United States District Court, M.D. Louisiana
RULING AND ORDER
BRIAN A. JACKSON, Chief Judge.
Before the Court is Plaintiff's Motion in Limine (Doc. 77), filed by Ronald Williams ("Plaintiff"), pro se, seeking an order from this Court compelling Edward L. Honeycutt ("Defendant") to produce the criminal rap sheets for eleven witnesses Plaintiff anticipates Defendant will call at trial. Defendant opposes the motion. (Doc. 79).
Also before the Court is Plaintiff's Motion to Strike and Motion in Limine (Doc. 80), seeking an order from this Court barring the Defendant from raising a defense of immunity at trial. The motion is unopposed. Each will be considered in turn.
By Order dated October 6, 2011, the Magistrate Judge set a discovery deadline of ninety days from Defendant's initial appearance. (Doc. 4). On February 17, 2012, Defendant answered Plaintiff's Complaint, thereby setting a discovery deadline of May 17, 2012. ( See Doc. 11). Plaintiff now requests that this Court order Defendant to produce the criminal rap sheets of eleven of Defendant's witnesses. (Doc. 77 at p. 2). However, Plaintiff provides no reason why such information was not requested within the discovery timeframe, or, alternatively, why such information could not have reasonably been obtained during the discovery period. Instead, Plaintiff simply states that "[i]t would be in the interest of coming trial, fairness in proceeding, " if the Court would grant his motion. ( Id. ). The Court agrees with Defendant that this is insufficient. Plaintiff has failed to show good cause for his failure to timely request the criminal rap sheets of possible defense witnesses, and thus, his motion must be denied.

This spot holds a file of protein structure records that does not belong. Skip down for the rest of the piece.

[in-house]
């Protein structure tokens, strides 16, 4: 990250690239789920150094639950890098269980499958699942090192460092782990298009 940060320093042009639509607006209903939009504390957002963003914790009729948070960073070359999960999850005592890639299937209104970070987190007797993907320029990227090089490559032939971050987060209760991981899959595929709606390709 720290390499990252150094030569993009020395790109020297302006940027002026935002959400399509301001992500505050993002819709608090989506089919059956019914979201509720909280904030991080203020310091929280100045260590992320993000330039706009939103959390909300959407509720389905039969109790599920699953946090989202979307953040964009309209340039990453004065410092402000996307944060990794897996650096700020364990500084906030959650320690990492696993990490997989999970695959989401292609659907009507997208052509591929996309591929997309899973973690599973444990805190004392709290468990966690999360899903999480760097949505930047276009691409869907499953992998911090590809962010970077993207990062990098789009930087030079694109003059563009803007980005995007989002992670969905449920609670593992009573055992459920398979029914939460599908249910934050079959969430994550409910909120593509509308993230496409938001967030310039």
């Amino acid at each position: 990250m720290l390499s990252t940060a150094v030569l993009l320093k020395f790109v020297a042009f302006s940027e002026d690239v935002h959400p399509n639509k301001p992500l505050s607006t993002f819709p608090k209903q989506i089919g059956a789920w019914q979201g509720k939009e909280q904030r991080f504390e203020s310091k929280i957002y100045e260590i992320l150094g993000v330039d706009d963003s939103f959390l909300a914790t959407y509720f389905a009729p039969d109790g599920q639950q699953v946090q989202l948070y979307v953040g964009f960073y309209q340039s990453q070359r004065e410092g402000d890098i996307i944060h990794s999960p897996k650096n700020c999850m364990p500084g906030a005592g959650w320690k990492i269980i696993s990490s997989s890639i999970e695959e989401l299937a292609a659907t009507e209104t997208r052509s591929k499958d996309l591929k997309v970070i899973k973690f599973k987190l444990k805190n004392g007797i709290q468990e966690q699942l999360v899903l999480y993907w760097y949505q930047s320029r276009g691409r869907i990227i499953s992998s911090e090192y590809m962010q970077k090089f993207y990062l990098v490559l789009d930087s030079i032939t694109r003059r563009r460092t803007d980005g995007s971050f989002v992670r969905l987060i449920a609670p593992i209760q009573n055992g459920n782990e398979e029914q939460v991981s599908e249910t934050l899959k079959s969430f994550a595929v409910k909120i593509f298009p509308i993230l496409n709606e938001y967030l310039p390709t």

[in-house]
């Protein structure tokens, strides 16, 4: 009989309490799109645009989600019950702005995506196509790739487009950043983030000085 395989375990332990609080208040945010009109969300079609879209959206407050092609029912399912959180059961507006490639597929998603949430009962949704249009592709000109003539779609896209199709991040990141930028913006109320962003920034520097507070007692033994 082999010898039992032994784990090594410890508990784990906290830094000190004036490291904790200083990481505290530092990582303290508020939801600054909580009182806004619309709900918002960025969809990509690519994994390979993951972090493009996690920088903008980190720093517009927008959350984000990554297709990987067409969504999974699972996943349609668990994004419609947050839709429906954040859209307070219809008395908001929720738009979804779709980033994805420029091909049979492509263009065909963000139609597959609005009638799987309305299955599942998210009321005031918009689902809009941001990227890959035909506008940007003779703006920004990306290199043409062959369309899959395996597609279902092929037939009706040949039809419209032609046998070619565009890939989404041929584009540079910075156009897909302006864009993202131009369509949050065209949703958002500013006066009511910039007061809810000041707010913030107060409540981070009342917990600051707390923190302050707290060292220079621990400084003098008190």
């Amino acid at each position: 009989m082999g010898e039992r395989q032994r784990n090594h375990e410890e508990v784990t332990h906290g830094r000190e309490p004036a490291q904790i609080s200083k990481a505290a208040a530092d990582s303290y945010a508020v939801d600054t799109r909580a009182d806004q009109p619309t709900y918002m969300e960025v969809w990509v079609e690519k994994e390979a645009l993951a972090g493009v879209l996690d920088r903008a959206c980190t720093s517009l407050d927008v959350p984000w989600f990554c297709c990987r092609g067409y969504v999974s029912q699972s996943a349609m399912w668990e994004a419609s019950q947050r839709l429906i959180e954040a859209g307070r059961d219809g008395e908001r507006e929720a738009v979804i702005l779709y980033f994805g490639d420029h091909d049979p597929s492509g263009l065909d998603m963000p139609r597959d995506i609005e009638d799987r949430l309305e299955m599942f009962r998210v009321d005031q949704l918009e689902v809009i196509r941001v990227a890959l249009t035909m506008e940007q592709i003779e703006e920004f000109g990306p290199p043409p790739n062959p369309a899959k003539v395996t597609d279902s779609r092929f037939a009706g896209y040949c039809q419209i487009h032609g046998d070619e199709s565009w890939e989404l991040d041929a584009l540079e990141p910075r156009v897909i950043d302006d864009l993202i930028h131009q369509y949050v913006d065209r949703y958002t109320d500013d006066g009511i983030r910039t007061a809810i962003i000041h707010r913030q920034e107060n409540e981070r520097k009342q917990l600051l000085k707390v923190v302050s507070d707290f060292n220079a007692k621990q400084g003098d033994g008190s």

With respect to Plaintiff's second motion, styled Motion to Strike and Motion in Limine, Plaintiff argues that because Defendant's claims of immunity in his pretrial motion for summary judgment ( see Doc. 43), were denied ( see Doc. 47), Defendant is prohibited from asserting qualified immunity as a defense at trial. (Doc. 80 at pp. 1-2). The Court agrees.
Qualified immunity is "an entitlement not to stand trial or face the other burdens of litigation." Mitchell v. Forsyth, 472 U.S. 511, 526 (1985). The privilege is "an immunity from suit rather than a mere defense to liability; and like an absolute immunity, it is effectively lost if a case is... permitted to go to trial." Ibid. Here, in ruling on Defendant's Motion for Summary Judgment, the Court found that "the plaintiff's allegations and evidentiary showing [were] sufficient to overcome the assertion of qualified immunity, " and summary judgment was denied with respect to Plaintiff's excessive force claim. (Doc. 47 at pp. 4, 8). Defendant did not appeal that decision. Thus, having been denied the ability to assert qualified immunity in his pretrial motion, and having failed to file an interlocutory appeal, Defendant is not entitled to reassert qualified immunity as a defense at trial.
IT IS ORDERED that Plaintiff's Motion in Limine (Doc. 77) is DENIED.
IT IS FURTHER ORDERED that Plaintiff's Motion to Strike and Motion in Limine ...